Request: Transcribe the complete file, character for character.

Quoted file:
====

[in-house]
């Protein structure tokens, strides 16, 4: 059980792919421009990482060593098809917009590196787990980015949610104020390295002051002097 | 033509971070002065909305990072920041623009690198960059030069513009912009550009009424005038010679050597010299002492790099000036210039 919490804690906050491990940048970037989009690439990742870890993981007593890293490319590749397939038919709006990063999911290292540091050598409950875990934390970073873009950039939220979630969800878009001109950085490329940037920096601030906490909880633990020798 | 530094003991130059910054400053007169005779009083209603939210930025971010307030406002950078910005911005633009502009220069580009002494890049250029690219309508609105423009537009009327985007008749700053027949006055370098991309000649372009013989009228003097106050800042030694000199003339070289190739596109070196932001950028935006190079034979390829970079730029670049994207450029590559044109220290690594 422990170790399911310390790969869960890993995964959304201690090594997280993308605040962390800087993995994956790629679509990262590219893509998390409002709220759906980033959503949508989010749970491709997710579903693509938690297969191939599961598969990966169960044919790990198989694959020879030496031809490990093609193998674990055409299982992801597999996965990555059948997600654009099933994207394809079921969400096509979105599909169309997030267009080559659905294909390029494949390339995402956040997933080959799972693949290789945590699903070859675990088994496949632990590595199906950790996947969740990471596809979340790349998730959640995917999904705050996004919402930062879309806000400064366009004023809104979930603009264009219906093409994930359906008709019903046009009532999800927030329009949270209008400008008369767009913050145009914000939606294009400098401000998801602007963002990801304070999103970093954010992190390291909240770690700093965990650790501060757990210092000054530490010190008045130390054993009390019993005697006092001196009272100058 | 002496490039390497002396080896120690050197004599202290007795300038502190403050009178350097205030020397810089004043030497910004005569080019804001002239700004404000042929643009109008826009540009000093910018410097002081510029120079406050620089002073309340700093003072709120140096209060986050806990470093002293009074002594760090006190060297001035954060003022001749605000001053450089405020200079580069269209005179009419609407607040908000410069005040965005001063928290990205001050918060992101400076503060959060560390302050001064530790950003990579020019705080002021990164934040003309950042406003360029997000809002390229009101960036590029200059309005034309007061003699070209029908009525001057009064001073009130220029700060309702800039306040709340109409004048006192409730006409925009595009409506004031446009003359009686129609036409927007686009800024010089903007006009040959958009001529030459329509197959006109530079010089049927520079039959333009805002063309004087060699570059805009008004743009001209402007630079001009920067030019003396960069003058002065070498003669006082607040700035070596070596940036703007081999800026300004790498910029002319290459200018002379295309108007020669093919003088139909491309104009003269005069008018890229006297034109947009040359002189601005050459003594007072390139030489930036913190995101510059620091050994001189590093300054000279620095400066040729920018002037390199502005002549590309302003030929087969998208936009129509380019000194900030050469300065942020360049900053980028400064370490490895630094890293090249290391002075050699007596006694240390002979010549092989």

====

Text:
[in-house]
């Protein structure tokens, strides 16, 4: 059980792919421009990482060593098809917009590196787990980015949610104020390295002051002097 | 033509971070002065909305990072920041623009690198960059030069513009912009550009009424005038010679050597010299002492790099000036210039 919490804690906050491990940048970037989009690439990742870890993981007593890293490319590749397939038919709006990063999911290292540091050598409950875990934390970073873009950039939220979630969800878009001109950085490329940037920096601030906490909880633990020798 | 530094003991130059910054400053007169005779009083209603939210930025971010307030406002950078910005911005633009502009220069580009002494890049250029690219309508609105423009537009009327985007008749700053027949006055370098991309000649372009013989009228003097106050800042030694000199003339070289190739596109070196932001950028935006190079034979390829970079730029670049994207450029590559044109220290690594 422990170790399911310390790969869960890993995964959304201690090594997280993308605040962390800087993995994956790629679509990262590219893509998390409002709220759906980033959503949508989010749970491709997710579903693509938690297969191939599961598969990966169960044919790990198989694959020879030496031809490990093609193998674990055409299982992801597999996965990555059948997600654009099933994207394809079921969400096509979105599909169309997030267009080559659905294909390029494949390339995402956040997933080959799972693949290789945590699903070859675990088994496949632990590595199906950790996947969740990471596809979340790349998730959640995917999904705050996004919402930062879309806000400064366009004023809104979930603009264009219906093409994930359906008709019903046009009532999800927030329009949270209008400008008369767009913050145009914000939606294009400098401000998801602007963002990801304070999103970093954010992190390291909240770690700093965990650790501060757990210092000054530490010190008045130390054993009390019993005697006092001196009272100058 | 002496490039390497002396080896120690050197004599202290007795300038502190403050009178350097205030020397810089004043030497910004005569080019804001002239700004404000042929643009109008826009540009000093910018410097002081510029120079406050620089002073309340700093003072709120140096209060986050806990470093002293009074002594760090006190060297001035954060003022001749605000001053450089405020200079580069269209005179009419609407607040908000410069005040965005001063928290990205001050918060992101400076503060959060560390302050001064530790950003990579020019705080002021990164934040003309950042406003360029997000809002390229009101960036590029200059309005034309007061003699070209029908009525001057009064001073009130220029700060309702800039306040709340109409004048006192409730006409925009595009409506004031446009003359009686129609036409927007686009800024010089903007006009040959958009001529030459329509197959006109530079010089049927520079039959333009805002063309004087060699570059805009008004743009001209402007630079001009920067030019003396960069003058002065070498003669006082607040700035070596070596940036703007081999800026300004790498910029002319290459200018002379295309108007020669093919003088139909491309104009003269005069008018890229006297034109947009040359002189601005050459003594007072390139030489930036913190995101510059620091050994001189590093300054000279620095400066040729920018002037390199502005002549590309302003030929087969998208936009129509380019000194900030050469300065942020360049900053980028400064370490490895630094890293090249290391002075050699007596006694240390002979010549092989």